Lyndhurst florist in Mayfield Road closes after 99 years


LYNDHURST, Ohio – Lyndhurst Florist has closed after serving the Hillcrest community and beyond for nearly a century.

Owner Thomas Santos closed the doors for the last time on Monday January 31, 93 years after his grandmother, Grace Piccino, took possession of the then already 6-year-old business. Lyndhurst Florist ranks only behind Lyndhurst Lumber, 1511 Commodore Road, founded in 1921, as the oldest company in town.

“My grandmother started it in 1929,” Santos said. “Not at this location. They had greenhouses five blocks away on Sunview (Road). My sister (Sandra Uzell, who was in Florida on the last day of the store) and I are third-generation owners.

“Our grandmother (d. 1975) started it and built this building (5268 Mayfield Road) in 1946, and our dad (Al Santos) took it over after WWII. After he died (in 1995 ), my mother (Ellen) took it over from 1995 to 2006, and then my sister and I started running it. It’s a classic family business.

Now 70, Santos started working at his father’s flower shop as a teenager in 1968.

In this pre-1946 photo, a Lyndhurst Florists truck parks at the company’s location on Sunview Road.

Typically for a florist, the days leading up to Valentine’s Day are important in terms of sales. But, with Valentine’s Day just weeks away, all the shelves in the familiar white building that houses florist Lyndhurst were bare in preparation for closure.

“The reason we chose before Valentine’s Day (to close), the main reason, is the shortage of supply,” Santos said. “There will be a shortage of flowers this holiday. And, like most places, we’re a bit short on help. Due to the combination of these things, we decided it was time.

What set Lyndhurst Florist apart from many of these shops was that, during the warmer months, it sold flowers – the produce of the area’s greenhouses – from the garden at the back of the building. Besides his many loyal customers, Santos mentioned spending days in the sun in the garden as the thing he will miss most about the store in retirement.

Speaking further about the supply shortage, Santos said, “Over the past 15 years we have lost seven of our growers in northeast Ohio. We lost our biggest supplier for our garden flowers last year. They accounted for around 60% of our garden centre’s income. »

Al Santos and his mother, Grace Piccino

In this photo from World War II, Al Santos poses with his mother, Grace Piccino, who started operating Lyndhurst Florist in 1929.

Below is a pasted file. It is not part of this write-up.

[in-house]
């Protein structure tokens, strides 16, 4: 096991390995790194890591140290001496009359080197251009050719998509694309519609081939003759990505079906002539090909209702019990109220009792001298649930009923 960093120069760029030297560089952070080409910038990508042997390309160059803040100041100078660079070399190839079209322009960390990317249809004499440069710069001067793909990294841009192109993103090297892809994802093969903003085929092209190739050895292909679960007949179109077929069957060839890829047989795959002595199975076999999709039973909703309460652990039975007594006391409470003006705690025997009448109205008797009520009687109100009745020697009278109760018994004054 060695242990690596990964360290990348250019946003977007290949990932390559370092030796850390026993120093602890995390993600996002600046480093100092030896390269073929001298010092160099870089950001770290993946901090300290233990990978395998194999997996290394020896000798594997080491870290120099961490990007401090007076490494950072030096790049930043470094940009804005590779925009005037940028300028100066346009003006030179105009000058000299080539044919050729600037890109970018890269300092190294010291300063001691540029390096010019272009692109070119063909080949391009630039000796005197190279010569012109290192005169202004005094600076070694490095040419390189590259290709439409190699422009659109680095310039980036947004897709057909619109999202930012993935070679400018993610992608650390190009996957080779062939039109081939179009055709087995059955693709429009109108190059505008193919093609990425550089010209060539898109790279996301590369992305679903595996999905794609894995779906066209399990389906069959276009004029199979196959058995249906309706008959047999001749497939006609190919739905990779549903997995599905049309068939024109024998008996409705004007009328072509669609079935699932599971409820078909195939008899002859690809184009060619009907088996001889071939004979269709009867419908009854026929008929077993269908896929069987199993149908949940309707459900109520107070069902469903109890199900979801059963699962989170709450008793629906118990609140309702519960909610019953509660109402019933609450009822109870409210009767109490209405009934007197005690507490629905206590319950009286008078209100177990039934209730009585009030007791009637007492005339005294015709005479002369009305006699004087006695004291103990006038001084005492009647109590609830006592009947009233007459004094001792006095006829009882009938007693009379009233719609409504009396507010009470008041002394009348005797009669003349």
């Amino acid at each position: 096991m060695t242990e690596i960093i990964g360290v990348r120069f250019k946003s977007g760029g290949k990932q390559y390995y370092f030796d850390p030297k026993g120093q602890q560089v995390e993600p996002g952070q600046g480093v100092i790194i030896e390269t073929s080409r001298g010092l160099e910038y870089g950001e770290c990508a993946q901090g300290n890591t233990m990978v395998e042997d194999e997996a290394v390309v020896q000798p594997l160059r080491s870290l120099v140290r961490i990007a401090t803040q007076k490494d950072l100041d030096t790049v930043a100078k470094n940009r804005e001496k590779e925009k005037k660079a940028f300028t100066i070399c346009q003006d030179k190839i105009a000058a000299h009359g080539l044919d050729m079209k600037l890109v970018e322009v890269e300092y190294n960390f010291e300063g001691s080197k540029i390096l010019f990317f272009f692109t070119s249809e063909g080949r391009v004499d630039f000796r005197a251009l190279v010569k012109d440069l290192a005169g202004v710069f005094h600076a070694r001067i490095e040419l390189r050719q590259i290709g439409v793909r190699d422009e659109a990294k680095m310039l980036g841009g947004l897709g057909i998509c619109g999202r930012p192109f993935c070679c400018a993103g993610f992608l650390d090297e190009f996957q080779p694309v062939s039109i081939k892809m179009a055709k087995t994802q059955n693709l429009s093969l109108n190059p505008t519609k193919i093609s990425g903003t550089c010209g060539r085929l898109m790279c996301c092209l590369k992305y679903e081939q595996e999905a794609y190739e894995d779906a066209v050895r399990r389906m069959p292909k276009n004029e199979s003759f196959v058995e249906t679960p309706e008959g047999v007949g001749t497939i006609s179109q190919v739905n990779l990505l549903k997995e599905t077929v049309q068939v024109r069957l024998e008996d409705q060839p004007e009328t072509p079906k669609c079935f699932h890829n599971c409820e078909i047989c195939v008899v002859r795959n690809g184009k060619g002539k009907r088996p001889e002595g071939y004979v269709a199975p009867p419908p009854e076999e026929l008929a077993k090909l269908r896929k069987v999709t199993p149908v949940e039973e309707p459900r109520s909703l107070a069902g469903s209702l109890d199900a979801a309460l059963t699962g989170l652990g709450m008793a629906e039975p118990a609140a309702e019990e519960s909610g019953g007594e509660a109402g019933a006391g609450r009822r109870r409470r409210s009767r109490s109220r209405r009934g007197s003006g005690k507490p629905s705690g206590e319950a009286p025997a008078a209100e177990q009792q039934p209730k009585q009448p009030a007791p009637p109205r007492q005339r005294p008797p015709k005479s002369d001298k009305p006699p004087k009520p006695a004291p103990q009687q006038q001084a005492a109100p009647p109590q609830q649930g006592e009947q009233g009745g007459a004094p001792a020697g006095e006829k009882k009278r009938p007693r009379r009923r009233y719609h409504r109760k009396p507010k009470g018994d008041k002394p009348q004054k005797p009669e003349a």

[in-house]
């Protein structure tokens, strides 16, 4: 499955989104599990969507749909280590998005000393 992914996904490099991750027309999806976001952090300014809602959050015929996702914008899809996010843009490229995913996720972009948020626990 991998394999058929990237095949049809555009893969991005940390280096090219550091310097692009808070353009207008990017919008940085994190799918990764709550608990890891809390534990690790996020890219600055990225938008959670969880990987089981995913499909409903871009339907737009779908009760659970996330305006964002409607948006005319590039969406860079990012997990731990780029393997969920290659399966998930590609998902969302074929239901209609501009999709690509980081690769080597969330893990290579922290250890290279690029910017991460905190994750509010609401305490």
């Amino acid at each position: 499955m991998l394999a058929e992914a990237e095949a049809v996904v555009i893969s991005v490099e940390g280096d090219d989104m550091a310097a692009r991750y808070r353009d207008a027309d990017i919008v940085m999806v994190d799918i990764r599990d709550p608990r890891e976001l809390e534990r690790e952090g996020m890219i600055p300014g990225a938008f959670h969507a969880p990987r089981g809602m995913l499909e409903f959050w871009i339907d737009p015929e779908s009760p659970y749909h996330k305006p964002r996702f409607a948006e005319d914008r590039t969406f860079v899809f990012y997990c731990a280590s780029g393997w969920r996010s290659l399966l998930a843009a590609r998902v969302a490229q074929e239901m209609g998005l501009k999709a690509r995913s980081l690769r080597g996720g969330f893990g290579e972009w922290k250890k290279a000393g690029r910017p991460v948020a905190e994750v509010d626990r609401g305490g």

Only one supplier remained when the store closed.

He said the energy costs of heating large greenhouses contributed to their demise.

Despite the sadness of a long-running business closure, Santos said there was still hope the store would live on under new ownership.

“We’re in the process of hopefully someone buying us out, keeping the company name and maybe keeping it going for more years,” he said. “And that is our ideal. We hope that will happen. We are in talks with various florists, and it could happen in the next few months. »

After working more than half a century at the store, Santos has come to know and meet the floral needs of generations of families.

“We have a large established following,” Santos said, “and I’m sure they’ll miss us.”

As for his customers, Santos said, “I would like to thank all of our customers for their patronage. It was much appreciated. »

Thomas, Al and Sandra Santos

Thomas Santos with his father, Al, and sister, Sandra in the 1980s.

The bachelor Santos said he was looking forward to retirement.

“It’s not this hard to retire,” he laughed. “At least I’ll know if it’s later.”

South Euclid employee Deb Savastano-Cohn, who retired from teaching three years ago in Arizona and returned to the area, closed up shop with Santos on her last day.

“Sandra (Santos’ sister) and I went to middle school and high school,” she said. “So when I came back here, I said, ‘I must have something to do. I liked that. It was fun work. Customers are delighted. (The store) is so generational.

Santos said there hasn’t been much comment on the store’s closure because he only posted the announcement of the closure on Facebook on the last day of opening. A phone message about the closure was also left for those who called the store.

“But I’m sure I’ll get messages on my phone tomorrow and throughout the week,” Santos said.

Lyndhurst Florist dates from a very different time when 20,000 cars a day did not pass on Mayfield Road.

Santos noted that the building was built on a site that once housed a well from which nearby farmers drew their daily water – a suitable place to sell flowers.

The farmers along Mayfield Road are a distant memory, but if negotiations are successful and a new owner moves in, Santos can rest assured that his family’s work will not be a thing of the past.

Learn more about the messenger of the sun.


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